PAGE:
Family Justice Review Welcomed By Specialist

Expert Reviews Interim Report

07.04.2011

The last few days have seen an unusual amount of reform and change in family law but it remains to be seen just what impact it will have on many people, an expert at Irwin Mitchell has suggested.

Published on March 31st, the interim Family Justice Review report by former civil servant David Norgrove revealed proposals for a major shake-up of the system with a view to creating  a service which provides both a unified family court and a single point of entry.

According to Alison Hawes, a Partner who specialises in family law at Irwin Mitchell’s Bristol office, many of the proposals put forward are likely to get a cautious welcome from legal experts in the practice area.

She explained: “One important part of the reforms is the suggestion that Judges should specialise in family law and that there should be judicial continuity when a case becomes before the court. 

“That is to be warmly welcomed, as if a case does go on for a long time, it is scarcely in the clients’ interests to have a different judge each time there is a hearing, as they will need to be brought up to speed with the background to the case. It is also like that someone different who may have another view compared to the previous Judge.”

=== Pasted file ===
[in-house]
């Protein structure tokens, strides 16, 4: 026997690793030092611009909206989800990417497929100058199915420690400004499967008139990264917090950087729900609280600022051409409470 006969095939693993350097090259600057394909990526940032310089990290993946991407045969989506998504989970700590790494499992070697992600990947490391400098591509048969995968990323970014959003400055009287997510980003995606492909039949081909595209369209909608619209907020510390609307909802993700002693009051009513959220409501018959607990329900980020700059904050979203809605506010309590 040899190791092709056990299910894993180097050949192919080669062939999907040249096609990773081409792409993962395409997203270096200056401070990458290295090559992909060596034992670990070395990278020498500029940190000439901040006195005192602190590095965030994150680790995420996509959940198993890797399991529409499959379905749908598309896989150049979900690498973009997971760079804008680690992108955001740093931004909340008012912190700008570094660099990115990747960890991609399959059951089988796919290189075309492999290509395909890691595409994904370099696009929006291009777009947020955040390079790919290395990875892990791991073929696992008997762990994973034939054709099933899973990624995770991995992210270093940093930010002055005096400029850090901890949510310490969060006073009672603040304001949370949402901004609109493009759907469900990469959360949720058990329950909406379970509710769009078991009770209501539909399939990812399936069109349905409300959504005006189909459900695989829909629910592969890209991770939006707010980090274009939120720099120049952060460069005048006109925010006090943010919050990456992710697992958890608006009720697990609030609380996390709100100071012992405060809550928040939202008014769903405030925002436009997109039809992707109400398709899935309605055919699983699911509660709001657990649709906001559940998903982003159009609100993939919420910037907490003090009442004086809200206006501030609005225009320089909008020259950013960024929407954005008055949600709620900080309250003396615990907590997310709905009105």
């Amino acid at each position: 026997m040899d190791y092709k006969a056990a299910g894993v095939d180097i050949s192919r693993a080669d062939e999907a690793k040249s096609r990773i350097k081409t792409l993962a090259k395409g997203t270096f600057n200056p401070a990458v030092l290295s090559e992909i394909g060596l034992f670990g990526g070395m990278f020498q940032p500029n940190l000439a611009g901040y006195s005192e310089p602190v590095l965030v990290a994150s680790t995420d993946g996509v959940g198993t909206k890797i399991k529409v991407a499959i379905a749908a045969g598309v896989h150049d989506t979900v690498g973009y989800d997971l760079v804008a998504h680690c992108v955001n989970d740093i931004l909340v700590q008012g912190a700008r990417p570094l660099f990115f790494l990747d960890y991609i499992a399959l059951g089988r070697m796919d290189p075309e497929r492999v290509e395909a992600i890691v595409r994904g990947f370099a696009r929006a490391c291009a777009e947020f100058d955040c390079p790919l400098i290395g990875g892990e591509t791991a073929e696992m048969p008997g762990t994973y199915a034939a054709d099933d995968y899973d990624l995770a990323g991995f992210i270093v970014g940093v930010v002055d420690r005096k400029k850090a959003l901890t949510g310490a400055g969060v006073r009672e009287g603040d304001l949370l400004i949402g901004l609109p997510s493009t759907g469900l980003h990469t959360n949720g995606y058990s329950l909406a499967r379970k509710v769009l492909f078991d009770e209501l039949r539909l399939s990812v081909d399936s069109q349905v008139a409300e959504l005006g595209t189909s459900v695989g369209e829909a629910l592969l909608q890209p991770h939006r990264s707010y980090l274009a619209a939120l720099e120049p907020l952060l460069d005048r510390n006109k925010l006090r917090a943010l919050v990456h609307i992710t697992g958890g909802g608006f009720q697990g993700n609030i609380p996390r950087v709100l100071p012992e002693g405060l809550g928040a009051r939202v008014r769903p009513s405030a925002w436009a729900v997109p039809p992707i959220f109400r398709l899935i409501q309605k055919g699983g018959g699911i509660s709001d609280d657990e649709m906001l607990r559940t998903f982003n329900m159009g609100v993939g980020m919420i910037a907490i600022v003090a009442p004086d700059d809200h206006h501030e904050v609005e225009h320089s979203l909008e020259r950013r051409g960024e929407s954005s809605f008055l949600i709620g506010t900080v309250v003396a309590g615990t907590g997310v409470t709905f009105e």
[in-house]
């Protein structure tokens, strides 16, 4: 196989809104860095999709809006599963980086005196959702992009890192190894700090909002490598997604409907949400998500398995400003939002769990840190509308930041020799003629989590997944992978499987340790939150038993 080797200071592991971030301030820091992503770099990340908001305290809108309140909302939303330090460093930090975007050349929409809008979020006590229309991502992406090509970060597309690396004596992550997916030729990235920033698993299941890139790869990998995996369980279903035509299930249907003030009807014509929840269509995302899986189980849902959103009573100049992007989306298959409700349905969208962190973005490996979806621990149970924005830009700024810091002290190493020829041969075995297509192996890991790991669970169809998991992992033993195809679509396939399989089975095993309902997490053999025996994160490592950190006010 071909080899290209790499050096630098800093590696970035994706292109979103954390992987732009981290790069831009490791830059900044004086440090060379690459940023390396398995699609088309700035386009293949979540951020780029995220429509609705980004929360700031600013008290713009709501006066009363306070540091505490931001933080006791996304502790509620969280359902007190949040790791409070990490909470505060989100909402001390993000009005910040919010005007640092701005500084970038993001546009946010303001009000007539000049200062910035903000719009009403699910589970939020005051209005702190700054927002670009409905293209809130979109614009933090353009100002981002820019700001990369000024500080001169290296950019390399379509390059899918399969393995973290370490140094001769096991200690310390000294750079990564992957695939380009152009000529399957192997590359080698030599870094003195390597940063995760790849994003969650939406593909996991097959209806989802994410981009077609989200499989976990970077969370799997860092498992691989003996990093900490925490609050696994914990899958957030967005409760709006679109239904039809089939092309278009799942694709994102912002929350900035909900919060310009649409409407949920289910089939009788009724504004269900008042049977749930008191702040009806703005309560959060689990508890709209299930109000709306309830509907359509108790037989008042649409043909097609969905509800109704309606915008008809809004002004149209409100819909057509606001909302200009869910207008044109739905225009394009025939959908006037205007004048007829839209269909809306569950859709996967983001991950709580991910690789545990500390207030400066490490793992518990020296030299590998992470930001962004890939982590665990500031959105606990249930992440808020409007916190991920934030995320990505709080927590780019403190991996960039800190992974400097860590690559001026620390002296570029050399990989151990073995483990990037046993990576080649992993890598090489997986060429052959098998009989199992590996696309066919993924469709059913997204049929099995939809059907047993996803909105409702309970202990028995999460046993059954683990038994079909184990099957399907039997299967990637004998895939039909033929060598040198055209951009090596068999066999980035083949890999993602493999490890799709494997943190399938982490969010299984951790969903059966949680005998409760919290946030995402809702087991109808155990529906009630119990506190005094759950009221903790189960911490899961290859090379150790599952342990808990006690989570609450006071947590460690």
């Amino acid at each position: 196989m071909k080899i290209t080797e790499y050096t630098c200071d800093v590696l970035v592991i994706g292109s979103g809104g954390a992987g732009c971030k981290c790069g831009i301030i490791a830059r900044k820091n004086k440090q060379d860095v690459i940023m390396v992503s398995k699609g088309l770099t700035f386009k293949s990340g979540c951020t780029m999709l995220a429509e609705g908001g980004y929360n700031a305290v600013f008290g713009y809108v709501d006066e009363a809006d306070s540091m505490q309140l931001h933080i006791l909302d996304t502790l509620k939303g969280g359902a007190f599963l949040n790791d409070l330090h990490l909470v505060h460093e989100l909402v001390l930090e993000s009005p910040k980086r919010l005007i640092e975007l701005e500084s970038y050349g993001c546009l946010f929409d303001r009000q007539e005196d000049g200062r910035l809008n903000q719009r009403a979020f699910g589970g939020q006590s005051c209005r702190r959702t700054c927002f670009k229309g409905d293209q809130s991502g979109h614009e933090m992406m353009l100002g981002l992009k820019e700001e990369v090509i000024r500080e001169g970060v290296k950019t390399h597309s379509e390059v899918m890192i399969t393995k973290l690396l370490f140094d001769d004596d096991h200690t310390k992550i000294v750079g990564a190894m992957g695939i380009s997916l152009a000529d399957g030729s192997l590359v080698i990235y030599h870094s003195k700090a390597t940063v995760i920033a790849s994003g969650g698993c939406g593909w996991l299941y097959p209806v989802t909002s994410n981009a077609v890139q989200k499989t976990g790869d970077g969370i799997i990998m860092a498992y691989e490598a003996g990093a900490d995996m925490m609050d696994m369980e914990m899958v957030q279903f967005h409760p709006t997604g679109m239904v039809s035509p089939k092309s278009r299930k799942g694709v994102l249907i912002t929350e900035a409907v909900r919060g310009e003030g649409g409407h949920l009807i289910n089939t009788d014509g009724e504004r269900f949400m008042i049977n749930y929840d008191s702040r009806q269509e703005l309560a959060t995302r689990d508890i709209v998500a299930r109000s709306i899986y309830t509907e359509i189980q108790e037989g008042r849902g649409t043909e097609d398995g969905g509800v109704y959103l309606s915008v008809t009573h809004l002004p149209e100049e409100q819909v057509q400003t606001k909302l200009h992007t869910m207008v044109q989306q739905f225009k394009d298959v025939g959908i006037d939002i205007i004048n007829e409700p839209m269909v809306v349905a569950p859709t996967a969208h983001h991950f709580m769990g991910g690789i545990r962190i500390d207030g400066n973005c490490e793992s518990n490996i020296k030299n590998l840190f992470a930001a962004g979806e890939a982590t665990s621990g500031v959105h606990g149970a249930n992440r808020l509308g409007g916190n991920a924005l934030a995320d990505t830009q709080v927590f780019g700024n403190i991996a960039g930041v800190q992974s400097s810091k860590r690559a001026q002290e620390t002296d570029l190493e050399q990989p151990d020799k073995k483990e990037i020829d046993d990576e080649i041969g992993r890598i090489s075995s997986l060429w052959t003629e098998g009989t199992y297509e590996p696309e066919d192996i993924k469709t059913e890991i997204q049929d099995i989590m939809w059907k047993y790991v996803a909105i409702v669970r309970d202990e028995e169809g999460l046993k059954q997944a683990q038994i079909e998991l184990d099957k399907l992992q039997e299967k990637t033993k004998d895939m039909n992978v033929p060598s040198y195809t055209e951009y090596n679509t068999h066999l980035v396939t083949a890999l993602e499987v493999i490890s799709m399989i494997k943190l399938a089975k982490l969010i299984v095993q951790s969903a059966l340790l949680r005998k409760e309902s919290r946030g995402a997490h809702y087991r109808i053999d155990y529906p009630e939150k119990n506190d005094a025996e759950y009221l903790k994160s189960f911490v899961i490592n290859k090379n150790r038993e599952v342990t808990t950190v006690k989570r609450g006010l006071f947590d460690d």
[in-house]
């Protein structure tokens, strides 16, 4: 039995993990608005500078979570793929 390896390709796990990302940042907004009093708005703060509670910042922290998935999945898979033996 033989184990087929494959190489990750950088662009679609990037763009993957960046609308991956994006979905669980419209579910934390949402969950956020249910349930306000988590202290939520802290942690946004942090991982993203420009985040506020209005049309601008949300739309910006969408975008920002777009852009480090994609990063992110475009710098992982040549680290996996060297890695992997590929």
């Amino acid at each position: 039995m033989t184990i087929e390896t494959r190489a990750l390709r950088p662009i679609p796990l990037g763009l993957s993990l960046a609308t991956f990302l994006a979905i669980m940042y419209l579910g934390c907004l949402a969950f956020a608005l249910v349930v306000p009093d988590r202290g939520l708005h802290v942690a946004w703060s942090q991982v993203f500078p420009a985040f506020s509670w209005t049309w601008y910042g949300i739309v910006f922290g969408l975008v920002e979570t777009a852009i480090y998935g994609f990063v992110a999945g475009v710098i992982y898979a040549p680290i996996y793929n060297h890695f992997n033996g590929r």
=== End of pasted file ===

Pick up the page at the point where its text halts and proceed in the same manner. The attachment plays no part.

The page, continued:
Alison added that a second major change is amendments being made to the Family Procedure Rules, which include a new protocol stating that couples should be encouraged to consider mediation before considering how to resolve issues which arise during a divorce.

Discussing the change, the specialist explains: “We don’t yet know what the effect will be if that protocol is not followed. 

“Judges have been given the power to adjourn cases for mediation at any point they see fit, and the emphasis will therefore be on parties and their lawyers demonstrating to the court that all other avenues have been tried before resorting to litigation.”

Alison concluded that the most competent family lawyers will be able to offer plenty of advice on this all forms of dispute resolution.

She said: “Any sensible lawyer will advise a client that litigation is uncertain, expensive and very stressful.  In the significant majority of cases a court application is only issued when it is genuinely necessary to protect property urgently, or when all other possibilities have been exhausted. 

“It is not something that anybody should undertake lightly and if a couple when they separate can benefit from mediation, it is a resource that should be taken up.”